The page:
FAQ for International Studies Majors
Q: How many courses must I take beyond IT201?
A: 2 courses.
Q: Which courses should I take?
A:IS students pursuing Italian are advised to take ITAL 231 (an intensive writing course with advanced grammar) and ITAL 232 (a course focused on speaking and oral production). Alternatively, students can opt to take ITAL 231 and one of the four possible 320-topics courses: 321, 322, 323 or 324 (with mandatory discussion section in Italian).
Q: Are there advanced courses offered exclusively in Italian?
A: Of course! Students who would like to take courses taught only in Italian can also take one of the upper-level 300 courses (331, 332 or 341).
Q: Would it be possible to complete a minor in Italian?
A: Yes, completing the Italian minor would be very feasible because you would have already fulfilled 2 of the 5 required course requirements. Here is the complete list of required courses:
3) 320-Topics course: 321, 322, 323 or 324
4) 331 or 332
Q: Would it also be possible to major in Italian Studies?
A: Yes. The Italian Studies major requires 10 courses (some of which are in English). The new major requirements for Italian Studies (passed at the February 2012 Faculty Meeting) offer more flexibility, choice and variety for students which could make it more possible to double-major. Actually, some of the courses you have already taken outside Italian may count toward the Italian Studies major. Be sure to consult with an Italian professor. If you are interested in majoring in Italian Studies, feel free to contact the Italian Program Coordinator.
Q: Can I take my Italian classes in Bologna, if I decide to study there during my junior year?
A: Absolutely! In Bologna you can take 231, 232 and a 320-topics course (321, 322, 323 or 324).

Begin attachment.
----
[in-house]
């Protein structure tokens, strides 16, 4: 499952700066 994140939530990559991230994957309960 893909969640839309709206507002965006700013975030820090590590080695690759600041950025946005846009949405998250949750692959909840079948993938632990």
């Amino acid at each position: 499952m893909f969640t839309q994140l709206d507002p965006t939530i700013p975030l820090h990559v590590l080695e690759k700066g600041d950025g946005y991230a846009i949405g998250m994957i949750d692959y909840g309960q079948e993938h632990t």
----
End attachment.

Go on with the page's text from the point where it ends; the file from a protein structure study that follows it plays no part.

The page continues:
Q: I'm not sure if my Italian is good enough to take courses at the University of Bologna. Are there courses offered in English?
A: Yes, you could take classes in INBM and Economics (in English) at the University of Bologna. In the past, students have taken Organizational Behavior, Financial Accounting, Econometrics, Financial Mathematics, International Economics, and Macroeconomics. Besides looking great on your résumé, taking a class at the Italian university will provide you with a cultural and intellectual experience that is priceless. Courses taken the at University of Bologna are not counted toward your GPA. We encourage all students to go to the University of Bologna for the educational and cultural experience.
Q: I just came back from studying in Bologna. How can I practice my Italian and remain in contact with Italy?
A: Contact one of your previous Italian professors for some guidance. Besides taking more Italian courses, you can also explore the many online web resources that our website offers, visit the Italian Table where you can practice your Italian or you can also participate in the many extracurricular activities the Italian Program organizes throughout the year. Seating is sometimes limited and they are always packed! Be sure to add our Italian Studies@Dickinson Facebook page to your profile for updates about these events!